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dc.contributor.authorSPARROW, ROBERTen_US
dc.date.accessioned2014-05-22T09:50:39Z
dc.date.available2014-05-22T09:50:39Z
dc.date.issued2002en_US
dc.date.submitted2003-05-03en_US
dc.identifier.citationSparrow, Robert (2002) The march of the robot dogs.en_US
dc.identifier.urihttp://hdl.handle.net/11343/33684
dc.descriptionThe papers are considered Draft Only and are not to be cited without the permission of the author. Centre for Applied Philosophy and Public Ethics Working Paper number 2002/7.en_US
dc.description.abstractFollowing the success of Sony Corporation's"AIBO", robot cats and dogs are multiplying rapidly."Robot pets" employing sophisticated artificial intelligence and animatronic technologies are now being marketed as toys and companions by a number of large consumer electronics corporations. It is often suggested in popular writing about these devices that they could play a worthwhile role in serving the needs of an increasingly aging and socially isolated population. Robot companions, shaped like familiar household pets, could comfort and entertain lonely older persons. This goal is misguided and unethical. While there are a number of apparent benefits that might be thought to accrue from ownership of a robot pet, the majority and the most important of these are predicated on mistaking, at a conscious or unconscious level, the robot for a real animal. For an individual to benefit significantly from ownership of a robot pet they must systematically delude themselves regarding the real nature of their relation with the animal. It requires sentimentality of a morally deplorable sort. Indulging in such sentimentality violates a (weak) duty that we have to ourselves to apprehend the world accurately. The design and manufacture of these robots is unethical in so far as it presupposes or encourages this delusion. The invention of robot pets heralds the arrival of what might be called"ersatz companions" more generally. That is, of devices that are designed to engage in and replicate significant social and emotional relationships. The advent of robot dogs offers a valuable opportunity to think about the worth of such companions, the proper place of robots in society and the value we should place on our relationships with themen_US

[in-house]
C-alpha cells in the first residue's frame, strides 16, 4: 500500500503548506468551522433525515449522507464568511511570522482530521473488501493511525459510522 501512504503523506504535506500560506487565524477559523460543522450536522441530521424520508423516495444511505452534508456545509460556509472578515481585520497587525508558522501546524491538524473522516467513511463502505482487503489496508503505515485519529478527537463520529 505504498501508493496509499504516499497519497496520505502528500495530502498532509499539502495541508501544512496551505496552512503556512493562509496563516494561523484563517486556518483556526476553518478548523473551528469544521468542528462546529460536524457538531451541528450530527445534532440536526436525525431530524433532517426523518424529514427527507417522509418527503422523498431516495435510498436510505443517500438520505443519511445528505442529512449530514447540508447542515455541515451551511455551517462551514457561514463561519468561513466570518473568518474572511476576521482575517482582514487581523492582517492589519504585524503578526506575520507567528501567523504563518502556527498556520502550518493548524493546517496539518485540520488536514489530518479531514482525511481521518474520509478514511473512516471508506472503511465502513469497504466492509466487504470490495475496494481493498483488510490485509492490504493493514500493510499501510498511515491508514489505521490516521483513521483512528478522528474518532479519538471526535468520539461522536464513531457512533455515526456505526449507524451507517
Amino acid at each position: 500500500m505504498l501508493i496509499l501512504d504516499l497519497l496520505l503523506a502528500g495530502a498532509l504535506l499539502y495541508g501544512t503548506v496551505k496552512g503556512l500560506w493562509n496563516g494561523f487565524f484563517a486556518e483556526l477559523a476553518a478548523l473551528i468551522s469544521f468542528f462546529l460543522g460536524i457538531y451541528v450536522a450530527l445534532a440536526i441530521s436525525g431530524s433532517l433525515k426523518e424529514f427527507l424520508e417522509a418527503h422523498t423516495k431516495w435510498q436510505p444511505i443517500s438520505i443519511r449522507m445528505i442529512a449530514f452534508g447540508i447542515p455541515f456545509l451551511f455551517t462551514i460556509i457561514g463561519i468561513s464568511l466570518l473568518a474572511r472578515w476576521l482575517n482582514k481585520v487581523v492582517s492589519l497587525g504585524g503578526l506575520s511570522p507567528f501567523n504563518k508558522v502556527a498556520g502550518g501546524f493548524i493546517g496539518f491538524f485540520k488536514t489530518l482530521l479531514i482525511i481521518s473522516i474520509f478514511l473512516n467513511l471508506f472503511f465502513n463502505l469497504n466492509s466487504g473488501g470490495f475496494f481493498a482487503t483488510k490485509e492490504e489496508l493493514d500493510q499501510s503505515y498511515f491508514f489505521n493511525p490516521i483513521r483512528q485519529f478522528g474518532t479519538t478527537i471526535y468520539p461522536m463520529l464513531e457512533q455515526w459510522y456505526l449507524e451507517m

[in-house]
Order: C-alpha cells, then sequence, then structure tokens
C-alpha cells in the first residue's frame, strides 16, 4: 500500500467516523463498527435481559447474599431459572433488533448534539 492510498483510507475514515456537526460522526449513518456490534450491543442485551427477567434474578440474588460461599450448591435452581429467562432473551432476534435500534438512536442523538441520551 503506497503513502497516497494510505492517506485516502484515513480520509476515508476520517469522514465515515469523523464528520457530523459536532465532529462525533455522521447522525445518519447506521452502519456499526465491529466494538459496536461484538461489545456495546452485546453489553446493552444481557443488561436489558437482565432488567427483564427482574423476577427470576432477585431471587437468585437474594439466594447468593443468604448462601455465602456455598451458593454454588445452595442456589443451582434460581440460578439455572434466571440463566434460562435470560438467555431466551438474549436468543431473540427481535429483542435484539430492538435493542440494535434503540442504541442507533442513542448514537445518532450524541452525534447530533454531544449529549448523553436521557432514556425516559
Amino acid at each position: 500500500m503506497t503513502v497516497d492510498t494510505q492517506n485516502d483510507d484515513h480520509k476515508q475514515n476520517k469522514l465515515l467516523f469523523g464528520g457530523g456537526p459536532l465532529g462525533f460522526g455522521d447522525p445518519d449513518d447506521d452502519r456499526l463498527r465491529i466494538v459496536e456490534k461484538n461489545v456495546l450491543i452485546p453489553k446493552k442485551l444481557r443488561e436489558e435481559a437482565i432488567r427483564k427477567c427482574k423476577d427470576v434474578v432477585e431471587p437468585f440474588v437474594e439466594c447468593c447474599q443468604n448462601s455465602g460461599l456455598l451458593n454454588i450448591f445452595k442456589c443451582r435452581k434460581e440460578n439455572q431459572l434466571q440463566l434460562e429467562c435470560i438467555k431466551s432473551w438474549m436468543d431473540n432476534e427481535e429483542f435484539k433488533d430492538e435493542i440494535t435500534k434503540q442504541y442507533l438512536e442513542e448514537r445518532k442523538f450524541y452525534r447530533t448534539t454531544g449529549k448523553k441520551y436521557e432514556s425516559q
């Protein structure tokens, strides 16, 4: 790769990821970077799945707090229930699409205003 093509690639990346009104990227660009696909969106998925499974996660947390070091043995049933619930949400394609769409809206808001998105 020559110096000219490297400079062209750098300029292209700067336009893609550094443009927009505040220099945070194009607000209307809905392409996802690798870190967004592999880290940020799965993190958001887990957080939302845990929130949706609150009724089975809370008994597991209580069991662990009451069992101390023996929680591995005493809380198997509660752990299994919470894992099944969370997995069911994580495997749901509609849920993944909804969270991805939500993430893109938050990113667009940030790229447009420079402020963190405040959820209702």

dc.formatapplication/pdfen_US
dc.languageengen_US
dc.relation.isversionofhttp://www.philosophy.unimelb.edu.au/cappe/working_papers/Sparrow1.pdfen_US
dc.subjectAiboen_US
dc.subjectanimalsen_US
dc.subjectArtificial Intelligenceen_US
dc.subjectethicsen_US
dc.subjectold ageen_US
dc.subjectpetsen_US
dc.subjectrobotsen_US
dc.subjectrobot petsen_US
dc.subjectsentimentalityen_US
dc.subjectAI.en_US
dc.titleThe march of the robot dogsen_US
dc.typePreprinten_US
melbourne.peerreviewNon Peer Revieweden_US
melbourne.affiliation.departmentArts: Department of Philosophyen_US
melbourne.elementsidNA
melbourne.contributor.authorSPARROW, ROBERT
melbourne.accessrightsOpen Access


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